The Population Slowdown – the ‘What-if’ unemployment analysis
The following graph shows Australia’s working age population (Over 15 year olds) from January 2015 to March 2022. The dotted line is the projected growth had the pre-pandemic trend continued.
The difference between the lines is the decline in the working age population due to the Covid restrictions.
With the external border only just starting to open, net immigration is still very low.
This flattening out has forced employers to work harder to get workers and is one of the reasons unemployment has fallen quickly, given the circumstances.
The following graph shows the evolution of the actual unemployment rate since January 1980 to March 2022 and the dotted line is the ‘What-if’ rate, which is calculated by assuming the most recent peak participation rate (recorded at March 2022 = 66.4 per cent), the extrapolated working age population (based on growth rate between 2015 and March 2020) and the actual employment since March 2020.
It shows what the unemployment rate would have been given the actual employment growth had the working age population trajectory followed the past trends.
In this blog post – External border closures in Australia reduced the unemployment rate by around 2.7 points (March 28, 2022), I provided detailed analysis of how I calculated the ‘What-if’ unemployment rate.
So instead of an unemployment rate of 4 per cent, the rate would have been 6.4 per cent in March 2022, given the employment performance since the pandemic.
This finding puts a rather different slant to what has been happening since the onset of the pandemic.
State and Territory Employment Trends
After lockdowns were lifted, the major floods on the East Coast and a growing wave of the new Omicron variant have combined to mute the labour market rebound.
The following graphs show the employment evolution since March 2020 by state and territory.
NSW (102.1) and Victoria (101.2) are back to their March 2020 employment levels (index of 100).
Queensland (106), South Australia (102.9), Western Australia (106.3), Tasmania (101.4) are also above the pre-pandemic level.
But the territories – ACT (98.3) and NT (96.7) – are below.
Unemployment fell by 12,100 to 551,300 persons in March 2022
The official unemployment rate remained steady at 4 per cent (but bear in mind the ‘What-if’ analysis above).
The following graph shows the national unemployment rate from March 1980 to March 2022. The longer time-series helps frame some perspective to what is happening at present.
Broad labour underutilisation decreased by 0.3 points to 10.3 per cent in March 2022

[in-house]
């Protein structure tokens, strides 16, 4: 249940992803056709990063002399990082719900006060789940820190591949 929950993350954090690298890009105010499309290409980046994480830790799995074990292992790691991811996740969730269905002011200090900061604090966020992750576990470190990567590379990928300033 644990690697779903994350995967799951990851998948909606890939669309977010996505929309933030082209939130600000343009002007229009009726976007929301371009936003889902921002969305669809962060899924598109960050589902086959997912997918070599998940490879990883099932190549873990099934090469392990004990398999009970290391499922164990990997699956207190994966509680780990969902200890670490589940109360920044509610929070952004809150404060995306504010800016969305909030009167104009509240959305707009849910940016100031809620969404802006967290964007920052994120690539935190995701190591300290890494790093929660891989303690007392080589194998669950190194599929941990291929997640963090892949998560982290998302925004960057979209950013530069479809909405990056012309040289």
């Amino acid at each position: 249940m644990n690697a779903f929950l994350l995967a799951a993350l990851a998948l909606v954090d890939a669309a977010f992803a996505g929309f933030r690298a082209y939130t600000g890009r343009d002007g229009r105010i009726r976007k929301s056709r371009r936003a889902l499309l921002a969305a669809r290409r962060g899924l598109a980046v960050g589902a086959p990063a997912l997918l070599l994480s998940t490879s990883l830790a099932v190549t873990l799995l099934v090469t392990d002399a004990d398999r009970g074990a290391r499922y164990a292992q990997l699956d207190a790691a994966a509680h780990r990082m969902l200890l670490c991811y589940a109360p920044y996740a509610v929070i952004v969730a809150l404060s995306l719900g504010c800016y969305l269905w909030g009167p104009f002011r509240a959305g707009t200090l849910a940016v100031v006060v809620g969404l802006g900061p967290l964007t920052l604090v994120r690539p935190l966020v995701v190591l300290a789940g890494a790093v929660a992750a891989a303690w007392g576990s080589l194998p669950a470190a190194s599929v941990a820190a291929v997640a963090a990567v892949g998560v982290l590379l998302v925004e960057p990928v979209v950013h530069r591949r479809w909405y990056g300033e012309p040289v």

The results for March 2022 are (seasonally adjusted):
1. Underemployment decreased by 0.3 points to 6.3 per cent (a fall of 32.9 thousand) – this is the result of a rise in full-time work.
2. Overall there are 882.3 thousand underemployed workers.
3. The total labour underutilisation rate (unemployment plus underemployment) fell by 0.3 points to 10.3 per cent.
4. There were a total of 1433.5 thousand workers either unemployed or underemployed.
The following graph plots the seasonally-adjusted underemployment rate in Australia from March 1980 to the March 2022 (blue line) and the broad underutilisation rate over the same period (green line).
The difference between the two lines is the unemployment rate.
The three cyclical peaks correspond to the 1982, 1991 recessions and the more recent downturn.
The other difference between now and the two earlier cycles is that the recovery triggered by the fiscal stimulus in 2008-09 did not persist and as soon as the ‘fiscal surplus’ fetish kicked in in 2012, things went backwards very quickly.
The two earlier peaks were sharp but steadily declined. The last peak fell away on the back of the stimulus but turned again when the stimulus was withdrawn.
Teenage labour market continues improving in March 2022
As the shortage of workers continues to impinge on employer choice, the gains for teenagers are particularly noticable. Employers are forced to take the available workers and their capacity to indulge in discriminatory behaviour and prejudice (‘they are too young’ or ‘too inexperienced’ etc) is dramatically reduced.
The following Table shows the distribution of net employment creation in the last month and the last 12 months by full-time/part-time status and age/gender category (15-19 year olds and the rest).
To put the teenage employment situation in a scale context (relative to their size in the population) the following graph shows the Employment-Population ratios for males, females and total 15-19 year olds since June 2008.
You can interpret this graph as depicting the loss of employment relative to the underlying population of each cohort. We would expect (at least) that this ratio should be constant if not rising somewhat (depending on school participation rates).
1. The male ratio has fallen by 4.9 percentage points since March 2008. It rose 1.8 points over the month. It is now 3.9 points above its level in March 2020.
2. The female ratio is 2.7 percentage points above the March 2008 level. It rose 1.6 points over the month. It is now 6.9 points above its level in March 2020.
3. The overall teenage employment-population ratio has fallen by 1.2 percentage points since March 2008. It rose 1.7 points over the month. It is now 5.4 points above its level in March 2020.
My standard monthly warning: we always have to be careful interpreting month to month movements given the way the Labour Force Survey is constructed and implemented.
My overall assessment is:
1. The labour market steadied after the huge rebound last month as the Covid restrictions were substantially dismantled.
2. Employment growth was modest.
3. There are still 1.43 million Australian workers without work in one way or another (officially unemployed or underemployed).
2. We are seeing the impact of flat population growth coming up against growing demand for workers and that is the reason the unemployment rate has fallen so quickly.
4. The underlying (‘What-if’) unemployment rate is closer to 6.4 per cent rather than the official rate of 4 per cent.
That is enough for today!